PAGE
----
The classical defence of, and arguments for, belief in God have not proved completely satisfactory, particularly in the perspective of modern times, and in the Gifford Lectures for 1983-4, given at the University of St Andrews, Professor Macquarrie puts forward an alternative. He calls his approach 'dialectical theism': dialectical, to indicate that he seeks to avoid the onesidedness of classical theism, and theism (as opposed to pantheism or panentheism) to show that he is still concerned to arrive at a satisfying conception of God.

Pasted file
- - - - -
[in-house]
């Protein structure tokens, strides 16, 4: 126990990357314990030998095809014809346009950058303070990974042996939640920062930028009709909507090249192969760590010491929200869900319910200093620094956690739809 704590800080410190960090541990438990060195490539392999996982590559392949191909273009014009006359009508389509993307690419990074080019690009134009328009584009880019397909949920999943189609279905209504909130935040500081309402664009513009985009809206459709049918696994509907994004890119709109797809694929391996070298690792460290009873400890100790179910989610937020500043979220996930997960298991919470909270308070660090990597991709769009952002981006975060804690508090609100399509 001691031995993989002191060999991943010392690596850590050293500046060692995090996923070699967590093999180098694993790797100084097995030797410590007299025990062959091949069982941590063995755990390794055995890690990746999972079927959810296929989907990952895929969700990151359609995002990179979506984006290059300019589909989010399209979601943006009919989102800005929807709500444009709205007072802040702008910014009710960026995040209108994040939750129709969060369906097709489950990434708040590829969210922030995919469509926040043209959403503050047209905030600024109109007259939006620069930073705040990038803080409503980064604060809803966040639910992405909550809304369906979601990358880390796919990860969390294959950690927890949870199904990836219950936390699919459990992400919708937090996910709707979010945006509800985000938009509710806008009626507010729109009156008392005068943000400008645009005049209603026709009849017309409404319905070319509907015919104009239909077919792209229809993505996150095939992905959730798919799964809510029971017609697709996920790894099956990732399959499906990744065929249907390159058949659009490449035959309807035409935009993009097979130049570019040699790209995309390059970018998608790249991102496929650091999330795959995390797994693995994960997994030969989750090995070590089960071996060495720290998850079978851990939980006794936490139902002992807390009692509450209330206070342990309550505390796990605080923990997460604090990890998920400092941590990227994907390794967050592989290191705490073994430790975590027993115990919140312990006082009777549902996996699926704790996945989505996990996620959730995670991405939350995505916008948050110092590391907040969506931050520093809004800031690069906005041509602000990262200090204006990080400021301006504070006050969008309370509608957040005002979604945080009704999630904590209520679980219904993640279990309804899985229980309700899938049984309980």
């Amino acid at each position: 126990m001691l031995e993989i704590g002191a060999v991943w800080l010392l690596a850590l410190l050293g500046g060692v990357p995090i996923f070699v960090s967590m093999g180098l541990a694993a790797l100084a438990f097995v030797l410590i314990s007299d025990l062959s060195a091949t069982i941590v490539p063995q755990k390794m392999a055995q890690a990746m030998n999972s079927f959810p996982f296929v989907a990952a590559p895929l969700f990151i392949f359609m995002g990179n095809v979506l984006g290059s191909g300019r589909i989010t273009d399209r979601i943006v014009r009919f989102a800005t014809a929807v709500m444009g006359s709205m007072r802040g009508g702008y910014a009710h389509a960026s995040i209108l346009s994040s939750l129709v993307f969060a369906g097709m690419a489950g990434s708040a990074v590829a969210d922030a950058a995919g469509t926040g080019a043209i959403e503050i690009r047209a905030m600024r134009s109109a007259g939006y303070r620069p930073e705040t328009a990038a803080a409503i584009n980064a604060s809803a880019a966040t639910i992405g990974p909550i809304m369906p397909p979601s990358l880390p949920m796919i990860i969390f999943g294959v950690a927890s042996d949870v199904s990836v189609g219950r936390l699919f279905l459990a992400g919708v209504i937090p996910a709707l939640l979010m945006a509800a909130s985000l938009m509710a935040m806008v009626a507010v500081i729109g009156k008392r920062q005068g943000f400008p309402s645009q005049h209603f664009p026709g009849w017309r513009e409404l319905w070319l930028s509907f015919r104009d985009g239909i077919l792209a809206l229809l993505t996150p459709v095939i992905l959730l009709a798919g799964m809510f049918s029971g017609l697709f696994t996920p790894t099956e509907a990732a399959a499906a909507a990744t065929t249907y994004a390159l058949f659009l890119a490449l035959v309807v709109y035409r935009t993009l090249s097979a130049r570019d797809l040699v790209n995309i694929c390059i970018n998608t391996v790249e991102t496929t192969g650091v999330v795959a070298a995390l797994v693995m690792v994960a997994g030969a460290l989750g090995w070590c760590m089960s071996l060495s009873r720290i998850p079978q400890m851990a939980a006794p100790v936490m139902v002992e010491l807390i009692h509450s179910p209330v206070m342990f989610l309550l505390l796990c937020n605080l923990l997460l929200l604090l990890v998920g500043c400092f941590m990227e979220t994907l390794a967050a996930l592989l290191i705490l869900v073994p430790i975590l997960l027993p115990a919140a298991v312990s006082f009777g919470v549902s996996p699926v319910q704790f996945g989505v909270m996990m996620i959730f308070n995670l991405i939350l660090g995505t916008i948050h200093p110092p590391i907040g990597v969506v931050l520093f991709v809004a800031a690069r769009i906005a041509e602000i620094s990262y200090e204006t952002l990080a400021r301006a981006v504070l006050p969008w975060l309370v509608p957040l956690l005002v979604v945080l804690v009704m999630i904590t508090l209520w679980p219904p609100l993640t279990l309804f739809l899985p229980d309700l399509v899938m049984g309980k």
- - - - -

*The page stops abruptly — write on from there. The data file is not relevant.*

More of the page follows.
After indicating some of the weaknesses of classical theism, and outlining other approaches which have been put forward,
Dr Macquarrie discusses a long series of thinkers who, he argues, represent an alternative tradition: Plotinus, Dionysius the
Areopagite, Johannes Scotus Eriugena, Nicholas of Cusa, Leibniz, Hegel, Whitehead and Heidegger. In the last section of his book, against this background he develops his dialectical concept of God, re-examines the proofs for the existence of God and shows how dialectical theism has a bearing on spirituality, ethics, theology and world religions.